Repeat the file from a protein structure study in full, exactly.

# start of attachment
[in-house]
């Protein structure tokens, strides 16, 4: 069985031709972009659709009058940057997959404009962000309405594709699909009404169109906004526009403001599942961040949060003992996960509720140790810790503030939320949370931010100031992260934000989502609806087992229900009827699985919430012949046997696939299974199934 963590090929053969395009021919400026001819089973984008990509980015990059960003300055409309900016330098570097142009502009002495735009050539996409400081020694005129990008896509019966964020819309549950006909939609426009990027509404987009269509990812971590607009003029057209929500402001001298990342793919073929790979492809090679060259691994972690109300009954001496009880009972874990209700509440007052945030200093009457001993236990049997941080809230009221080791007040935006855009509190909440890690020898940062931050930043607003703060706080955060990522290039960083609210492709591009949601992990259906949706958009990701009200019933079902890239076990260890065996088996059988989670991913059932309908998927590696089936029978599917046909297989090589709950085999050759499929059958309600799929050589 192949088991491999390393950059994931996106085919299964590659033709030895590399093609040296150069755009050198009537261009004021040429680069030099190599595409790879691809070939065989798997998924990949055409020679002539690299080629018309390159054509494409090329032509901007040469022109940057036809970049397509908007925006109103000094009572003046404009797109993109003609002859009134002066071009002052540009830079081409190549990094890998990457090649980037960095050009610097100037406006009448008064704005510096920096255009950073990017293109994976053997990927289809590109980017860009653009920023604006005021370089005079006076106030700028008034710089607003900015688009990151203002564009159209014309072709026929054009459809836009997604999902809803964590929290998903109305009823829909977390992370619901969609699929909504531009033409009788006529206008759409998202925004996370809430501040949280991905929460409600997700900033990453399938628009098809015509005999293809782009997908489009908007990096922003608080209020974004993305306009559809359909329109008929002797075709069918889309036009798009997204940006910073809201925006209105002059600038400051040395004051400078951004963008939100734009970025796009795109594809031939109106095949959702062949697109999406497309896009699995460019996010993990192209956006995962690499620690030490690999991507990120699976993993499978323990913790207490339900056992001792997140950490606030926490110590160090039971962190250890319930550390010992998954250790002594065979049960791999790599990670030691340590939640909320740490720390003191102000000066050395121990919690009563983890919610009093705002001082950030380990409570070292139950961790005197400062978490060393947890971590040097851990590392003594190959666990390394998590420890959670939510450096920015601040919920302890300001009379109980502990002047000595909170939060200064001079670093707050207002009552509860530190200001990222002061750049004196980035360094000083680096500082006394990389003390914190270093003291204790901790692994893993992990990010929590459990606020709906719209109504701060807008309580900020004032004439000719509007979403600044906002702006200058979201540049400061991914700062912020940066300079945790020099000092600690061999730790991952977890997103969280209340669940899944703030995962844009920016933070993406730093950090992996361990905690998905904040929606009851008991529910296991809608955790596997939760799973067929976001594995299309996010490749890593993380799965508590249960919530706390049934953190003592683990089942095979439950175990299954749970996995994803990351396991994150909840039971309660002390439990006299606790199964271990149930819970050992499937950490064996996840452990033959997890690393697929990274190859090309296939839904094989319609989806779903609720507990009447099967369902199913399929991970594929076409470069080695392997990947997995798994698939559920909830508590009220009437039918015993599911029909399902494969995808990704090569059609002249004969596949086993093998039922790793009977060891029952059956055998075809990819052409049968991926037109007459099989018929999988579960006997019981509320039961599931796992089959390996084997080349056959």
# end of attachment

[in-house]
């Protein structure tokens, strides 16, 4: 069985031709972009659709009058940057997959404009962000309405594709699909009404169109906004526009403001599942961040949060003992996960509720140790810790503030939320949370931010100031992260934000989502609806087992229900009827699985919430012949046997696939299974199934 963590090929053969395009021919400026001819089973984008990509980015990059960003300055409309900016330098570097142009502009002495735009050539996409400081020694005129990008896509019966964020819309549950006909939609426009990027509404987009269509990812971590607009003029057209929500402001001298990342793919073929790979492809090679060259691994972690109300009954001496009880009972874990209700509440007052945030200093009457001993236990049997941080809230009221080791007040935006855009509190909440890690020898940062931050930043607003703060706080955060990522290039960083609210492709591009949601992990259906949706958009990701009200019933079902890239076990260890065996088996059988989670991913059932309908998927590696089936029978599917046909297989090589709950085999050759499929059958309600799929050589 192949088991491999390393950059994931996106085919299964590659033709030895590399093609040296150069755009050198009537261009004021040429680069030099190599595409790879691809070939065989798997998924990949055409020679002539690299080629018309390159054509494409090329032509901007040469022109940057036809970049397509908007925006109103000094009572003046404009797109993109003609002859009134002066071009002052540009830079081409190549990094890998990457090649980037960095050009610097100037406006009448008064704005510096920096255009950073990017293109994976053997990927289809590109980017860009653009920023604006005021370089005079006076106030700028008034710089607003900015688009990151203002564009159209014309072709026929054009459809836009997604999902809803964590929290998903109305009823829909977390992370619901969609699929909504531009033409009788006529206008759409998202925004996370809430501040949280991905929460409600997700900033990453399938628009098809015509005999293809782009997908489009908007990096922003608080209020974004993305306009559809359909329109008929002797075709069918889309036009798009997204940006910073809201925006209105002059600038400051040395004051400078951004963008939100734009970025796009795109594809031939109106095949959702062949697109999406497309896009699995460019996010993990192209956006995962690499620690030490690999991507990120699976993993499978323990913790207490339900056992001792997140950490606030926490110590160090039971962190250890319930550390010992998954250790002594065979049960791999790599990670030691340590939640909320740490720390003191102000000066050395121990919690009563983890919610009093705002001082950030380990409570070292139950961790005197400062978490060393947890971590040097851990590392003594190959666990390394998590420890959670939510450096920015601040919920302890300001009379109980502990002047000595909170939060200064001079670093707050207002009552509860530190200001990222002061750049004196980035360094000083680096500082006394990389003390914190270093003291204790901790692994893993992990990010929590459990606020709906719209109504701060807008309580900020004032004439000719509007979403600044906002702006200058979201540049400061991914700062912020940066300079945790020099000092600690061999730790991952977890997103969280209340669940899944703030995962844009920016933070993406730093950090992996361990905690998905904040929606009851008991529910296991809608955790596997939760799973067929976001594995299309996010490749890593993380799965508590249960919530706390049934953190003592683990089942095979439950175990299954749970996995994803990351396991994150909840039971309660002390439990006299606790199964271990149930819970050992499937950490064996996840452990033959997890690393697929990274190859090309296939839904094989319609989806779903609720507990009447099967369902199913399929991970594929076409470069080695392997990947997995798994698939559920909830508590009220009437039918015993599911029909399902494969995808990704090569059609002249004969596949086993093998039922790793009977060891029952059956055998075809990819052409049968991926037109007459099989018929999988579960006997019981509320039961599931796992089959390996084997080349056959």